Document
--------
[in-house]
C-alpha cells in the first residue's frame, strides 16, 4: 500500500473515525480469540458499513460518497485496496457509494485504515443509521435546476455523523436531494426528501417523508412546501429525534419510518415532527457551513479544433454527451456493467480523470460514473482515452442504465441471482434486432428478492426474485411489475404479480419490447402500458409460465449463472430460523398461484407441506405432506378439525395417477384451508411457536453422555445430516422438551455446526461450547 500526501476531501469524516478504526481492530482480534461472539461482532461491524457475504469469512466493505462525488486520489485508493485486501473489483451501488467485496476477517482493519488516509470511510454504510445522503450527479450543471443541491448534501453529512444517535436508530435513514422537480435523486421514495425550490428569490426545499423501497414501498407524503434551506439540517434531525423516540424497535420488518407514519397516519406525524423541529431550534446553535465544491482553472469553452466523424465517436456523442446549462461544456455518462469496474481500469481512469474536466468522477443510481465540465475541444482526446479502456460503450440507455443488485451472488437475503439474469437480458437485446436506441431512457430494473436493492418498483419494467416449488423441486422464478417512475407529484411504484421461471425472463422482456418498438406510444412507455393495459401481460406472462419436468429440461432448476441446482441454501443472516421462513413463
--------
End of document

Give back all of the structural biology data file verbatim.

[in-house]
C-alpha cells in the first residue's frame, strides 16, 4: 500500500473515525480469540458499513460518497485496496457509494485504515443509521435546476455523523436531494426528501417523508412546501429525534419510518415532527457551513479544433454527451456493467480523470460514473482515452442504465441471482434486432428478492426474485411489475404479480419490447402500458409460465449463472430460523398461484407441506405432506378439525395417477384451508411457536453422555445430516422438551455446526461450547 500526501476531501469524516478504526481492530482480534461472539461482532461491524457475504469469512466493505462525488486520489485508493485486501473489483451501488467485496476477517482493519488516509470511510454504510445522503450527479450543471443541491448534501453529512444517535436508530435513514422537480435523486421514495425550490428569490426545499423501497414501498407524503434551506439540517434531525423516540424497535420488518407514519397516519406525524423541529431550534446553535465544491482553472469553452466523424465517436456523442446549462461544456455518462469496474481500469481512469474536466468522477443510481465540465475541444482526446479502456460503450440507455443488485451472488437475503439474469437480458437485446436506441431512457430494473436493492418498483419494467416449488423441486422464478417512475407529484411504484421461471425472463422482456418498438406510444412507455393495459401481460406472462419436468429440461432448476441446482441454501443472516421462513413463